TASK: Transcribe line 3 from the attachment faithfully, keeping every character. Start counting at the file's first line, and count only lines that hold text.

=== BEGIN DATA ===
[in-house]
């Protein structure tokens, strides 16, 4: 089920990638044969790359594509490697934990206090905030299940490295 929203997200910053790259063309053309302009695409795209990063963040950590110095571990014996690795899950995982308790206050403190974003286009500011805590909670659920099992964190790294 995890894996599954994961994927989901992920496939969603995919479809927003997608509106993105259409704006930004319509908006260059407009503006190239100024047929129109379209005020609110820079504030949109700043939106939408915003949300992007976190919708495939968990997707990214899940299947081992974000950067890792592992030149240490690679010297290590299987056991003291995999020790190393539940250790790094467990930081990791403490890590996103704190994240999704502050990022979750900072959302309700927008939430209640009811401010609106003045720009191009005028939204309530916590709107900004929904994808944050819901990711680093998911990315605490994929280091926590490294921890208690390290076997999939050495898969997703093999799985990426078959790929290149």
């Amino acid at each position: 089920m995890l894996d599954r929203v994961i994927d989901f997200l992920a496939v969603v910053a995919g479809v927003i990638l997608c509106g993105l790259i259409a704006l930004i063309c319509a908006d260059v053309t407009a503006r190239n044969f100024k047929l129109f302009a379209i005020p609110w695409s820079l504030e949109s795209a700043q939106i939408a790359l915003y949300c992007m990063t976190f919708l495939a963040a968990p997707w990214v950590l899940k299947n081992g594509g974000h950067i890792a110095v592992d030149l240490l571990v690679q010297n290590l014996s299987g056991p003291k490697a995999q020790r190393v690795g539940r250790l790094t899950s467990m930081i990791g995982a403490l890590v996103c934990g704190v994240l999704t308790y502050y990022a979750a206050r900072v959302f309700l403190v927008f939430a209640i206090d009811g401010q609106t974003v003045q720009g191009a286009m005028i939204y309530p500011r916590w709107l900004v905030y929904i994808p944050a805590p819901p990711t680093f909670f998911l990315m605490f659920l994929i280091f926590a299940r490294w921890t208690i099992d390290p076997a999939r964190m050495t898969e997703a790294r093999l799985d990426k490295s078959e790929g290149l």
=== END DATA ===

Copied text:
């Amino acid at each position: 089920m995890l894996d599954r929203v994961i994927d989901f997200l992920a496939v969603v910053a995919g479809v927003i990638l997608c509106g993105l790259i259409a704006l930004i063309c319509a908006d260059v053309t407009a503006r190239n044969f100024k047929l129109f302009a379209i005020p609110w695409s820079l504030e949109s795209a700043q939106i939408a790359l915003y949300c992007m990063t976190f919708l495939a963040a968990p997707w990214v950590l899940k299947n081992g594509g974000h950067i890792a110095v592992d030149l240490l571990v690679q010297n290590l014996s299987g056991p003291k490697a995999q020790r190393v690795g539940r250790l790094t899950s467990m930081i990791g995982a403490l890590v996103c934990g704190v994240l999704t308790y502050y990022a979750a206050r900072v959302f309700l403190v927008f939430a209640i206090d009811g401010q609106t974003v003045q720009g191009a286009m005028i939204y309530p500011r916590w709107l900004v905030y929904i994808p944050a805590p819901p990711t680093f909670f998911l990315m605490f659920l994929i280091f926590a299940r490294w921890t208690i099992d390290p076997a999939r964190m050495t898969e997703a790294r093999l799985d990426k490295s078959e790929g290149l």